I’ve been a Comcast cable television and Internet customer for almost two years now. And to be quite honest, during those two years, I’ve had relatively few complaints. Sure, I’m not crazy about my upstream BitTorrent traffic getting throttled. But that aside, I feel as if I’ve always enjoyed a fairly high level of service. I’m more or less pleased with the speeds that I get with my Internet connection, the picture and sound quality of my cable television service is high enough to pass muster and I can’t remember ever experiencing any downtime (which initially came as a shock, after having been a DSL customer for a number of years). And all those horror stories about Comcast technicians? Mine arrived right on time for my installation appointment and was both courteous and helpful–even if he did try to sell me a cable descrambler box. In fact, during the last few years, I’ve only had one complaint regarding Comcast’s Internet service: the price tag that comes attached to it has always seemed a bit high. As of yesterday, however, that’s no longer an issue for me.
Over the years, I’ve paid a range of different prices for a range of different Internet services. As I’ve mentioned previously, I paid around $30 USD per month for a 100 Mbps fiber-optic connection via Yahoo! BB when I lived in rural Japan. In Chicago, I paid about the same for DSL “service” with SBC (trust me, the outages were frequent enough to warrant those quotation marks), now part of AT&T. And currently, I pay AT&T $30 a month on top of my voice plan for theoretically unlimited 3G/EDGE mobile broadband. Where does Comcast cable Internet fit into this spectrum? Far and away, Comcast charges more than any other ISP I’ve dealt with in the past–of my total $131.22 monthly bill (an obscene $78.75 of which goes to cable television service), $45.95 goes to cable Internet service and modem rental.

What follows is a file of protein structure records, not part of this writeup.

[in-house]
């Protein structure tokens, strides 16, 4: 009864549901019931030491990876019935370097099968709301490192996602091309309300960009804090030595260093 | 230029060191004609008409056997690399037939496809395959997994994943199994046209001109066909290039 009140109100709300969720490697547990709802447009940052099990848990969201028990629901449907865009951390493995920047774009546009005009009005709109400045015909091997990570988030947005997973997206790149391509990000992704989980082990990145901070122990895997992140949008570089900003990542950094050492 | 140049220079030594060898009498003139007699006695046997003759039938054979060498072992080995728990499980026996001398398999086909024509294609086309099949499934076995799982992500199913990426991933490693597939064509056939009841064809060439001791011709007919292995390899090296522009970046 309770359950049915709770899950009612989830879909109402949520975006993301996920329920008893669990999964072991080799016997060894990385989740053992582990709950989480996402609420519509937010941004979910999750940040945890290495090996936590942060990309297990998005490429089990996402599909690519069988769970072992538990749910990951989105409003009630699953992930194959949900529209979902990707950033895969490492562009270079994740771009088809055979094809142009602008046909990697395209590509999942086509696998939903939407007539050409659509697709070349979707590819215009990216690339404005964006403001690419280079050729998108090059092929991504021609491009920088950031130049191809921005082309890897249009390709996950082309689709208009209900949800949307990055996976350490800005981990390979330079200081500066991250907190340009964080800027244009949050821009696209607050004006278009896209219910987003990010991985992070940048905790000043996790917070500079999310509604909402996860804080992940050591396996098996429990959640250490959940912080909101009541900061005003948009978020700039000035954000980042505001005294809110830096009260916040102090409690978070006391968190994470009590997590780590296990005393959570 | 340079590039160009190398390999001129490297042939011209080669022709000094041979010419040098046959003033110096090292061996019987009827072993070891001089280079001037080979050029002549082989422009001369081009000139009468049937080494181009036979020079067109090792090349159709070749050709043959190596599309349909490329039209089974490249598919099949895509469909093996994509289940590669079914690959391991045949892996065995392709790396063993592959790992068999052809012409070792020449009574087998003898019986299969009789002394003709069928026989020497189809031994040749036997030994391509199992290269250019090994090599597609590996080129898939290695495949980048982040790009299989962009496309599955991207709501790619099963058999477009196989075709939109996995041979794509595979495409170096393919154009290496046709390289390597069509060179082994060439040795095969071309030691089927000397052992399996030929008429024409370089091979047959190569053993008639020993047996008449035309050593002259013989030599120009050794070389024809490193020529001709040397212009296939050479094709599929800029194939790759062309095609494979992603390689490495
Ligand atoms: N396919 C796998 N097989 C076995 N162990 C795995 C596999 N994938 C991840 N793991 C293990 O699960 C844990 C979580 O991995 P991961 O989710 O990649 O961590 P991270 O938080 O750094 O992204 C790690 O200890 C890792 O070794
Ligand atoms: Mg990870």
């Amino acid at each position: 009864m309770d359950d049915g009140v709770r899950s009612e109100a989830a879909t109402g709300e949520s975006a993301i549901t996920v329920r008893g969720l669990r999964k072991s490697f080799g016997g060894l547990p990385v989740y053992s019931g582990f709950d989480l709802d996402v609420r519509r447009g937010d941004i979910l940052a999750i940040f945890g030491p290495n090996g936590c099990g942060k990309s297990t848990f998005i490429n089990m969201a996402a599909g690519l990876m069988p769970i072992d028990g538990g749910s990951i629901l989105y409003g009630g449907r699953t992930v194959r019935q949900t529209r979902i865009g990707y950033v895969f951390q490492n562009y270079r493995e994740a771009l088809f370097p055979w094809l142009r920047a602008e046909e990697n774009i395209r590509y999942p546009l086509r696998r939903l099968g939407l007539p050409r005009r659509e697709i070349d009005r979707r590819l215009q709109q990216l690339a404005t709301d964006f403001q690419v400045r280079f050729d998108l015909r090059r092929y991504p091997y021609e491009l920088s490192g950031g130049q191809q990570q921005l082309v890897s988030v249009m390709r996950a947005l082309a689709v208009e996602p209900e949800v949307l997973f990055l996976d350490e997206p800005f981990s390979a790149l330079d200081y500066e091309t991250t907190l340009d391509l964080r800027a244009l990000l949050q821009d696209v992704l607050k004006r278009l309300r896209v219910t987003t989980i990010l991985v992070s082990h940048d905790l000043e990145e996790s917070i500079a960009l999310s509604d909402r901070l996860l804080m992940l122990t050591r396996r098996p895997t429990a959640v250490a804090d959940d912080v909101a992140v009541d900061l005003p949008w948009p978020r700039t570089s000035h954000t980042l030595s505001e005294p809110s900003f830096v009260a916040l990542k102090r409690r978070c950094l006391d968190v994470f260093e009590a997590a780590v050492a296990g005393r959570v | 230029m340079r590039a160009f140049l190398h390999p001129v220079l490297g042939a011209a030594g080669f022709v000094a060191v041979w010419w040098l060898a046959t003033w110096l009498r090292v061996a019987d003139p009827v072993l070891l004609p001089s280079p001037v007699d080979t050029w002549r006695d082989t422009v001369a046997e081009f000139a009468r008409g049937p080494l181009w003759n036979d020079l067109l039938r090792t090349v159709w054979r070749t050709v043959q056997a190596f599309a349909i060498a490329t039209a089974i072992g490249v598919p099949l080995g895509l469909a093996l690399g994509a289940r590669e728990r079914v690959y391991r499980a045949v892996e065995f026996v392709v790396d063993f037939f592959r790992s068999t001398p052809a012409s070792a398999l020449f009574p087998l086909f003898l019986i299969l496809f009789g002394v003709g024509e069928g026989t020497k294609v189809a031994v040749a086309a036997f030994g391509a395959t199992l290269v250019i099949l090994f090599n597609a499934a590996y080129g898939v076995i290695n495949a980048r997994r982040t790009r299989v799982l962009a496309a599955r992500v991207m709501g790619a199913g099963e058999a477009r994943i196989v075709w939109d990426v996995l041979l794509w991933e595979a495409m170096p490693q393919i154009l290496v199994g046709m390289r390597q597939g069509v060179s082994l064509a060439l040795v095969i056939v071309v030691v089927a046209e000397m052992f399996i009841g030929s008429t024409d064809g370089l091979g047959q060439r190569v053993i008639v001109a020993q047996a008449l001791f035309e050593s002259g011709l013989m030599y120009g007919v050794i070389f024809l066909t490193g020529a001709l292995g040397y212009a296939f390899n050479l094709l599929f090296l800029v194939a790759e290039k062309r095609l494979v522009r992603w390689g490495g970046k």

Now I realize that it’s not fair to compare all of these services as if this were an even playing field. Cable, DSL, Fiber-to-the-Home and 3G are all very different services and rightfully have different costs associated with them. Additionally, service prices tend to vary from region to region and in Japan, the national government has created economic incentives for broadband deployment (more on that here). However, all of these factors aside, even Comcast initially sold me service at that seemingly magic price point of $30/month.
When I first signed up with Comcast, I was paying in the neighborhood of $70 total every month, of which $29.99 + modem rental went toward Internet service. You can see how I would be far more comfortable with that figure–it fits in quite nicely with the rest of my broadband biography, as listed above. But as is often the case with cable providers, my price was a limited-time offer–six months to be exact–and after those six months, I entered the realm of “non-promotional pricing”. In practical terms, that meant that my monthly bill nearly doubled. Enter competition.
As I’ve mentioned in a previous post, I’m one of the lucky few who lives in an area where Verizon is rolling out its FiOS fiber-to-the-home service. No, FiOS is not quite the blazingly fast 100 Mbps Japanese fiber that I’m used to (It’s worth nothing here that 100 Mbps is no longer considered that fast in Japan, as 1 Gbps is now the new cutting edge) but it does represent another choice. Like many city-dwelling Americans, I live in an apartment complex and my management company negotiates deals with telephone and broadband providers that determine which services are available to the building’s tenants. Previously, we had only two choices: either cable (Comcast) or DSL (Verizon). Given my previous experience with DSL as well as the fact that I didn’t want or need a home phone line (a common requirement for a DSL line), cable seemed like the logical choice at the time.